UK outdoor contractors are considering swapping some of their poster space for a stake in new media companies. Clear Channel International (CCI) is actively pursuing such a strategy.
Poster companies’ interest in striking Internet deals comes three weeks after Channel 5 chief executive David Elstein revealed the station planned to give away airtime in return for a share of Net ventures.
Many new media companies are short of money for advertising campaigns to build mass-market brands, even though their potential value is huge when floated on the stock exchange.
Roger Parry, chief executive of CCI, parent company of UK six-sheet contractor the More Group, says: “It is a very logical business model. It is one we are in active discussions about.” Parry says that CCI is talking to “half a dozen” companies, but refuses to indicate particular operations.
CCI’s US owner, Clear Channel Communications, has invested in several new media companies, and recently struck a deal with Microsoft to put the content of its US radio stations over the Web.
Ron Zeghibe, chief executive of 48-sheet contractor Maiden Outdoor, says: “It is certainly something we would consider,” but stresses that Maiden would not be handing over good quality stock in key selling periods: “It is a way of using up spare capacity,” says Zeghibe.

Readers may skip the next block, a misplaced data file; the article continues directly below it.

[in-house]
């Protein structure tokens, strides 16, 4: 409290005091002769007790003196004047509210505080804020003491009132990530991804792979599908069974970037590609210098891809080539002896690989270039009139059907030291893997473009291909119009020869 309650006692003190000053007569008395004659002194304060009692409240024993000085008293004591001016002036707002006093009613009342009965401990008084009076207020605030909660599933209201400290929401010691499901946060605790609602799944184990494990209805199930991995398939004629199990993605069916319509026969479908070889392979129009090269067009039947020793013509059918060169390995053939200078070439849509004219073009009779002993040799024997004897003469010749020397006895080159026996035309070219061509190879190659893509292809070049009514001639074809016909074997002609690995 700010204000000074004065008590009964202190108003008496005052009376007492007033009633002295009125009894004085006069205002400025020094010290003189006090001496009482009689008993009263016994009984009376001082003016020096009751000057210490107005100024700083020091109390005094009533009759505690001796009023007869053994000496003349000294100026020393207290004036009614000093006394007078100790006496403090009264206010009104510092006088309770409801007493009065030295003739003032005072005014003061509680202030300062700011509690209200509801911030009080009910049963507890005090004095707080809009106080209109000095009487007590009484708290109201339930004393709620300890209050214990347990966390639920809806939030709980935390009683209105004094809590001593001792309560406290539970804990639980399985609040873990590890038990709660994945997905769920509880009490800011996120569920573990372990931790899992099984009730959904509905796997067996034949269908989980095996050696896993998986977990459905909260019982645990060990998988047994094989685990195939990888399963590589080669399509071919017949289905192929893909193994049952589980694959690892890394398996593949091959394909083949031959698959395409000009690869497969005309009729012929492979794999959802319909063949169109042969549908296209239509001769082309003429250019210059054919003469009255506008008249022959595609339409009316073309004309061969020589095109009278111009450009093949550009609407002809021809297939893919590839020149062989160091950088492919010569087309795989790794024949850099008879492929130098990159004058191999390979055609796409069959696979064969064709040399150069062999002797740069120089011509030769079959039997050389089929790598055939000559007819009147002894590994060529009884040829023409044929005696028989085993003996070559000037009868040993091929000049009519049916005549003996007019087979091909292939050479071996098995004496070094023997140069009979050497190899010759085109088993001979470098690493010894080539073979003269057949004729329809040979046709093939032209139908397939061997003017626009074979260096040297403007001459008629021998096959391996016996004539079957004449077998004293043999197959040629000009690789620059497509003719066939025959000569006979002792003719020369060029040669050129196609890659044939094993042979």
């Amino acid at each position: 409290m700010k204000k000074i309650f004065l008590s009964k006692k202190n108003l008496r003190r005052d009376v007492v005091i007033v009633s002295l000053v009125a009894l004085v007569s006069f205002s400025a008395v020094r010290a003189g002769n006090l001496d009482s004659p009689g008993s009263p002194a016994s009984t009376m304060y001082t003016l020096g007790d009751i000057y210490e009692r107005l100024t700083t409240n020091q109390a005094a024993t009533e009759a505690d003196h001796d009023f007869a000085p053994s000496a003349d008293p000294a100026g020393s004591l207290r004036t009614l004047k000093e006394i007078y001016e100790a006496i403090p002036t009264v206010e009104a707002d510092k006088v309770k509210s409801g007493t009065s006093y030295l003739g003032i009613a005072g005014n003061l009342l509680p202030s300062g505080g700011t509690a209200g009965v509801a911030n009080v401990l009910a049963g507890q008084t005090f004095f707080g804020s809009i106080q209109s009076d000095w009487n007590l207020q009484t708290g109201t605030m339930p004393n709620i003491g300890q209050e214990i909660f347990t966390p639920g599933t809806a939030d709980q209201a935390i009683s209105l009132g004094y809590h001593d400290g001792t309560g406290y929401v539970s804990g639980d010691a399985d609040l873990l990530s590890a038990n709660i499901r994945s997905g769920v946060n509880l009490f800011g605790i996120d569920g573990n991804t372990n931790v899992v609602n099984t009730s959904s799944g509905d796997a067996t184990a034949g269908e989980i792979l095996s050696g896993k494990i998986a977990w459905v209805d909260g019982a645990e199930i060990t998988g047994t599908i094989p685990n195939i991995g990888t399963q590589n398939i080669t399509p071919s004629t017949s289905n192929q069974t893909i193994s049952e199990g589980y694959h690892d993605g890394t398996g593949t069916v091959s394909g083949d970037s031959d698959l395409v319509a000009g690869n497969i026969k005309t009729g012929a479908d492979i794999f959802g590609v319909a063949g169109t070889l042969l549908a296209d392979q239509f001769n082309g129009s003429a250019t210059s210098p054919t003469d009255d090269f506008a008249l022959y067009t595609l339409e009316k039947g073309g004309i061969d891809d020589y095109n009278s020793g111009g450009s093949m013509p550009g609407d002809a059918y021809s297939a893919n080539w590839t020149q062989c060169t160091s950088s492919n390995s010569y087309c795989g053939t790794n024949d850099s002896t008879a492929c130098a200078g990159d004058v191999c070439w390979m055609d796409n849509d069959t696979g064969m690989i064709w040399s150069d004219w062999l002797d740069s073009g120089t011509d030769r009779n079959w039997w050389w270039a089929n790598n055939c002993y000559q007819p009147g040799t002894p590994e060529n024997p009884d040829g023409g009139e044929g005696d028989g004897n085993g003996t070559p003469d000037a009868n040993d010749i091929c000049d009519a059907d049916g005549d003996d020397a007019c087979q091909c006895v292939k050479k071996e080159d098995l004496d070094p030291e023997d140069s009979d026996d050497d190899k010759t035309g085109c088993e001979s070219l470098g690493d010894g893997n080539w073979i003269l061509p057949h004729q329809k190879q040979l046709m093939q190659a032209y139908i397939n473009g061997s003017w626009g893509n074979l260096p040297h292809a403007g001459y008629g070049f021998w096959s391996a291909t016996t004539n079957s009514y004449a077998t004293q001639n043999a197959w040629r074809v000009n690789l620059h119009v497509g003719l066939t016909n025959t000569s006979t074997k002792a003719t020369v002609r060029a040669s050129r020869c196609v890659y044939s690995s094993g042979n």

Bus and London Underground contractor TDI has also investigated the strategy. Its US parent company CBS, which was bought yesterday (Tuesday) by Viacom for $37bn in stock in what is billed the biggest media transaction ever, has pioneered the model with stakes in companies such as Jobs.com Inc.
Jeremy Male, TDI chief exe-cutive, says: “It could happen in the UK. It is a concept which we are familiar with and would not rule out.”
But he points out that because TDI has a fixed inventory – on bus sides and in the Tube – it does not have much spare media.
Jean-Francois Decaux, chief executive of JC Decaux International, which includes the UK’s Mills & Allen, refuses to comment.